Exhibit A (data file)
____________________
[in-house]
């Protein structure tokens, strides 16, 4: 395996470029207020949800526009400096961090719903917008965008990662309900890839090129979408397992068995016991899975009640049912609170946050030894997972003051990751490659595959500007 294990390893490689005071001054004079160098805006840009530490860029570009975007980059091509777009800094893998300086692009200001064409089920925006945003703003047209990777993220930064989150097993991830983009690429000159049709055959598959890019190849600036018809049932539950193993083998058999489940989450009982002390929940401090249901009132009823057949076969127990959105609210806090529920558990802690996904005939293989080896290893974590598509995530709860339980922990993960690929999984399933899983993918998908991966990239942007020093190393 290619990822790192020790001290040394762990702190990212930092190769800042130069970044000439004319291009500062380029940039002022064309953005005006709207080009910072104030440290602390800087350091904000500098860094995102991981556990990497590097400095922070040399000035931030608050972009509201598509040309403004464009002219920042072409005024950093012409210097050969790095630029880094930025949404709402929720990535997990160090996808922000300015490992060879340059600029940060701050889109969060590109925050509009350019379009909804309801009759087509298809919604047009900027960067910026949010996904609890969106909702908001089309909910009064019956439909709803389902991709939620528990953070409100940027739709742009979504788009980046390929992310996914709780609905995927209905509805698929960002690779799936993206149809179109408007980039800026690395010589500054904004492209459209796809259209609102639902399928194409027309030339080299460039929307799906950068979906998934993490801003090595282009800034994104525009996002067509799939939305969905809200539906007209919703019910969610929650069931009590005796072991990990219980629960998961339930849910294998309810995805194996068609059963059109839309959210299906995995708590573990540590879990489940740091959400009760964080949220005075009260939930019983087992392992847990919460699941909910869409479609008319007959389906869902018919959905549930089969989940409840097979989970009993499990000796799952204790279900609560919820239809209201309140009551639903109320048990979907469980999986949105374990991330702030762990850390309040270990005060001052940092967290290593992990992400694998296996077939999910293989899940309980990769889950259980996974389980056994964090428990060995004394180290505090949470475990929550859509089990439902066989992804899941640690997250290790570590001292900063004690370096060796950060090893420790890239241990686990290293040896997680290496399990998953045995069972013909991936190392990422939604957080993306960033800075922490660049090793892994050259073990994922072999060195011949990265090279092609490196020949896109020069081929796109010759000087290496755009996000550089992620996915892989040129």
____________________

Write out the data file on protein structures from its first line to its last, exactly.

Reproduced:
[in-house]
């Protein structure tokens, strides 16, 4: 395996470029207020949800526009400096961090719903917008965008990662309900890839090129979408397992068995016991899975009640049912609170946050030894997972003051990751490659595959500007 294990390893490689005071001054004079160098805006840009530490860029570009975007980059091509777009800094893998300086692009200001064409089920925006945003703003047209990777993220930064989150097993991830983009690429000159049709055959598959890019190849600036018809049932539950193993083998058999489940989450009982002390929940401090249901009132009823057949076969127990959105609210806090529920558990802690996904005939293989080896290893974590598509995530709860339980922990993960690929999984399933899983993918998908991966990239942007020093190393 290619990822790192020790001290040394762990702190990212930092190769800042130069970044000439004319291009500062380029940039002022064309953005005006709207080009910072104030440290602390800087350091904000500098860094995102991981556990990497590097400095922070040399000035931030608050972009509201598509040309403004464009002219920042072409005024950093012409210097050969790095630029880094930025949404709402929720990535997990160090996808922000300015490992060879340059600029940060701050889109969060590109925050509009350019379009909804309801009759087509298809919604047009900027960067910026949010996904609890969106909702908001089309909910009064019956439909709803389902991709939620528990953070409100940027739709742009979504788009980046390929992310996914709780609905995927209905509805698929960002690779799936993206149809179109408007980039800026690395010589500054904004492209459209796809259209609102639902399928194409027309030339080299460039929307799906950068979906998934993490801003090595282009800034994104525009996002067509799939939305969905809200539906007209919703019910969610929650069931009590005796072991990990219980629960998961339930849910294998309810995805194996068609059963059109839309959210299906995995708590573990540590879990489940740091959400009760964080949220005075009260939930019983087992392992847990919460699941909910869409479609008319007959389906869902018919959905549930089969989940409840097979989970009993499990000796799952204790279900609560919820239809209201309140009551639903109320048990979907469980999986949105374990991330702030762990850390309040270990005060001052940092967290290593992990992400694998296996077939999910293989899940309980990769889950259980996974389980056994964090428990060995004394180290505090949470475990929550859509089990439902066989992804899941640690997250290790570590001292900063004690370096060796950060090893420790890239241990686990290293040896997680290496399990998953045995069972013909991936190392990422939604957080993306960033800075922490660049090793892994050259073990994922072999060195011949990265090279092609490196020949896109020069081929796109010759000087290496755009996000550089992620996915892989040129």